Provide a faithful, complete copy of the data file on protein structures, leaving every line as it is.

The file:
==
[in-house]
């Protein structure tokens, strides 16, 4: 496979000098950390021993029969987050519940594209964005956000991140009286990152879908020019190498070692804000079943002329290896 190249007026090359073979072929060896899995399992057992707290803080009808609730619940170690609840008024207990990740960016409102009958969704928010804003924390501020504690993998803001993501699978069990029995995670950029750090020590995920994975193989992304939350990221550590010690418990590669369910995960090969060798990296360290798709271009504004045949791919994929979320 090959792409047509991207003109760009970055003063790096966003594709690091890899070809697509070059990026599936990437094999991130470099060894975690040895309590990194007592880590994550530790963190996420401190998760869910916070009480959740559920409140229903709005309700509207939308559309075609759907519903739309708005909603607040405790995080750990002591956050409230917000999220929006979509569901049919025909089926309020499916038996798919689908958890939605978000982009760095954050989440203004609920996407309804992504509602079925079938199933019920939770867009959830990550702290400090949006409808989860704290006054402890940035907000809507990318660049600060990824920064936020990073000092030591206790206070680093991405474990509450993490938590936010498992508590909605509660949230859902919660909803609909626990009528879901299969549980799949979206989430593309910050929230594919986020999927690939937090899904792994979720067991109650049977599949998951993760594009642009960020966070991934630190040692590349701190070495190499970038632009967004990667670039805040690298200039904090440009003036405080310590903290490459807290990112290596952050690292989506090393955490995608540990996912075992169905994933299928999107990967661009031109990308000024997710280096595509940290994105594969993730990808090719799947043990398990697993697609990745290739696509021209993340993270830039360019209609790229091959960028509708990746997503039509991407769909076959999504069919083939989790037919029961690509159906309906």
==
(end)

[in-house]
């Protein structure tokens, strides 16, 4: 496979000098950390021993029969987050519940594209964005956000991140009286990152879908020019190498070692804000079943002329290896 190249007026090359073979072929060896899995399992057992707290803080009808609730619940170690609840008024207990990740960016409102009958969704928010804003924390501020504690993998803001993501699978069990029995995670950029750090020590995920994975193989992304939350990221550590010690418990590669369910995960090969060798990296360290798709271009504004045949791919994929979320 090959792409047509991207003109760009970055003063790096966003594709690091890899070809697509070059990026599936990437094999991130470099060894975690040895309590990194007592880590994550530790963190996420401190998760869910916070009480959740559920409140229903709005309700509207939308559309075609759907519903739309708005909603607040405790995080750990002591956050409230917000999220929006979509569901049919025909089926309020499916038996798919689908958890939605978000982009760095954050989440203004609920996407309804992504509602079925079938199933019920939770867009959830990550702290400090949006409808989860704290006054402890940035907000809507990318660049600060990824920064936020990073000092030591206790206070680093991405474990509450993490938590936010498992508590909605509660949230859902919660909803609909626990009528879901299969549980799949979206989430593309910050929230594919986020999927690939937090899904792994979720067991109650049977599949998951993760594009642009960020966070991934630190040692590349701190070495190499970038632009967004990667670039805040690298200039904090440009003036405080310590903290490459807290990112290596952050690292989506090393955490995608540990996912075992169905994933299928999107990967661009031109990308000024997710280096595509940290994105594969993730990808090719799947043990398990697993697609990745290739696509021209993340993270830039360019209609790229091959960028509708990746997503039509991407769909076959999504069919083939989790037919029961690509159906309906």